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Changes Afoot in the Broader Real Estate Market

Changes Afoot in the Broader Real Estate Market

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Published by dec10titanmass

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Published by: dec10titanmass on Jan 19, 2012
Copyright:Attribution Non-commercial


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Title:Changes afoot in the broader real estate market Word Count:801 Summary:With consumer debt, fueled by mortgage refinance, coming to a head, the ripple effect will be feltthroughout the residential real estate market, and subsequently the commercial market. Investors would dowell to heed the warning signs. Keywords:retail commercial investment real estate finance Article Body:It's finally happening. The recent repeated warnings of economists and industry watchers predicted thehousing boom of the 2000s is winding down. The recent news is full of reports about slowing existing homesales, rising inventories, longer selling cycles and lower asking prices. So if the housing market finally appears to be cooling down, commercial real estate investors should takenotice. Here’s why: There's a strong connection between the residential boom and the health of the four keycommercial sectors — retail, multifamily, office and industrial. Soaring home prices and low interest rateshave enabled millions of homeowners to take out home equity loans and cash-out refinancing and theresulting wealth effect has percolated through the economy. The big beneficiary was retail real estate, where owners of malls and shopping centers have seen valuationsskyrocket, along with retail receipts. The boom also has helped drive growth in industrial construction,particularly on the West Coast, to handle incoming Chinese goods. It has also bolstered office occupanciesin hot residential markets as the mortgage business expanded. Finally, the housing boom has whipsawedmultifamily properties, first crushing occupancy rates as renters became owners and more recently boostingoccupancy rates as the condo craze cull units from the rental inventory. Changes are afoot. Existing home sales plummeted 2.7% last month — more than double the 1.1% thatanalysts predicted in September — and 2.87 million unsold homes are now on the market (which representsthe largest unsold inventory since 1986, reports the National Association of Realtors). Even David Lereah,the chief economist at the National Association of Realtors (NAR), stated recently that the housing sector“has passed its peak.”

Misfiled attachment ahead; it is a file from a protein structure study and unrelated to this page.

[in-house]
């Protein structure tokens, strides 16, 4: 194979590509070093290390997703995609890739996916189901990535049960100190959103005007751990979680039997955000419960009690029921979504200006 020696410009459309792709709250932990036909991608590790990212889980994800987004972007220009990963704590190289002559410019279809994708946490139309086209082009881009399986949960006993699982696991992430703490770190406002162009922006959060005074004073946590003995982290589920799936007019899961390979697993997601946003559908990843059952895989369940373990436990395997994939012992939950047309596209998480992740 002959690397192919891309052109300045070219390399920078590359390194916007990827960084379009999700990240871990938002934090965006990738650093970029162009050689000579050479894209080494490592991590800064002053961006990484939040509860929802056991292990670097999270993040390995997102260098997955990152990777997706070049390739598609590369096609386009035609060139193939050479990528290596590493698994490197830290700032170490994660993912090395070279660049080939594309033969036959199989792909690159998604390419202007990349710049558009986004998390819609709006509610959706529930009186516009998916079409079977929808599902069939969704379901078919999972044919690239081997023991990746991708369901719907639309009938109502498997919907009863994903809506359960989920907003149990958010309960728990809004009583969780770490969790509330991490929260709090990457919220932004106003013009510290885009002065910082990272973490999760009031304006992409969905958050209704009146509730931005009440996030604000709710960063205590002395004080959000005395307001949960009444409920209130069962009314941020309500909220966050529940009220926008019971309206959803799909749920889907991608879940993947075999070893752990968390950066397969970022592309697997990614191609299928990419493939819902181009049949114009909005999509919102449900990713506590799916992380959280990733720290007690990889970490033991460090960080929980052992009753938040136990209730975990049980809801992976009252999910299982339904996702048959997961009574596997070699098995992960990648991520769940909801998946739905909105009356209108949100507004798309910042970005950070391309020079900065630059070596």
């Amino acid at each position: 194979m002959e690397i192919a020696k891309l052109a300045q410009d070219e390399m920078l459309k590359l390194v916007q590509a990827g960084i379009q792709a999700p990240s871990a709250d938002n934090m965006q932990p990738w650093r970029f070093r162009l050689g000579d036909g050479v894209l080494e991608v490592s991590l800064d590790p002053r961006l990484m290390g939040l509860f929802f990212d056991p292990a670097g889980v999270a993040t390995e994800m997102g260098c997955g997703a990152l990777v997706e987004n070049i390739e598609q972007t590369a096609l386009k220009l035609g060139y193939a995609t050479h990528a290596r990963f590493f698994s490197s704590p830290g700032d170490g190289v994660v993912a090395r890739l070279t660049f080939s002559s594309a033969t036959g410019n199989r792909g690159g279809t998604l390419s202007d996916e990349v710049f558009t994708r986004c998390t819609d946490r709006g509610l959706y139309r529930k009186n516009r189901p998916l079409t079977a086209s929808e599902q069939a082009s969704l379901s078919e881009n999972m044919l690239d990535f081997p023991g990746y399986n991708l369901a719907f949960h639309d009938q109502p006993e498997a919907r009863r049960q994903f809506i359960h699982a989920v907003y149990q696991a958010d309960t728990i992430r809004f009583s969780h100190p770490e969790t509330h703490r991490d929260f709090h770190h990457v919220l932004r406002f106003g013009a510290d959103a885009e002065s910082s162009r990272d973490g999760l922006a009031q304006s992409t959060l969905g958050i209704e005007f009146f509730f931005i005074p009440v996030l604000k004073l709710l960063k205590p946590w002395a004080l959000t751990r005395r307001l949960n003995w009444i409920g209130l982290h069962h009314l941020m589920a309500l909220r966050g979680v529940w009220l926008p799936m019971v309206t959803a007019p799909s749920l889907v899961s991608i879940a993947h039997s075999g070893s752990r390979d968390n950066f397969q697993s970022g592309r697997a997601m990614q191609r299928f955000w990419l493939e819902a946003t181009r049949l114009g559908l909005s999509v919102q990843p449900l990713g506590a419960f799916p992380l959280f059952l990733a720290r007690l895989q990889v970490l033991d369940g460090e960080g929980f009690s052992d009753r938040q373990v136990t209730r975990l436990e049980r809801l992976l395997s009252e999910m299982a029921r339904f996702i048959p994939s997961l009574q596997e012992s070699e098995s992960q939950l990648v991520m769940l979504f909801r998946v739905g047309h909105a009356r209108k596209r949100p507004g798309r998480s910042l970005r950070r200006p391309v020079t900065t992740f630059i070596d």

With home-equity cash running dry, homeowners will reign in retail spending next year. This could materially impact retail REITs, particularly those with large holdings in pricey markets such asSouthern California and the Northeastern cities. According to PricewaterhouseCoopers’ most recentEmerging Trends In Real Estate 2006 report, the only factor that will keep consumer spending afloat arewage increases. However, energy costs and rising mortgage rates could zip pocketbooks. Retail has all therisk. After retail, multifamily is the most directly affected sector in the housing slowdown. And, in this case, thenews could be good. With apartments dropping out of the rental pool and more renters priced out of thepurchase market, national apartment vacancies dropped from 6.4% to 5.8% between midyear and the end of September, the largest quarterly drop that Manhattan-based Reis Inc. has measured since it began trackingthe apartment market in 1999. There is one caveat, however: Overhanging the rental market is a potential glut of condos. If converters failto sell recently converted condominium units and throw them back into the rental market, occupancy ratescould fall again. A housing slowdown could also ripple through pockets of the office market, especially those whereresidential mortgage firms have aggressively staffed up in recent years. No market exemplifies this trendbetter than Orange County, Calif., where heated demand to buy homes and refinance existing loans hasfueled a leasing binge on behalf of these firms. This won’t help, either. Roughly 37% of all recent homebuyers in Orange County are using interest-onlymortgages (requiring the first few years of the mortgage to be just interest payments). Orange County is thethird most expensive housing market in the country after Los Angeles and San Diego, so it’s obvious why somany new owners are resorting to creative financing methods. Much like the office market, the industrial market is also exposed to ripple effects from a housingslowdown. The difference here is that any negative effects will be delayed for several months because theindustrial market tends to move at a much slower pace than its peers. To Bob Bach, national director of research at Grubb & Ellis, the industrial market is possibly the least exposed property class for one simplereason — imports. Of course, the biggest threat to commercial real estate would be a national recession, sparked by a slowdownin retail sales (consumer spending now accounts for roughly 72% of GDP). The gloom scenario is adownward spiral. Consumer spending falters because the cash-out boom ends and the situation is madeworse by rising fuel prices and higher interest rates on all consumer debt. That triggers falling profits,layoffs, deeper cutbacks in consumer spending… That suggests parallels to the dot.com bust — an economic watershed that the real estate industry

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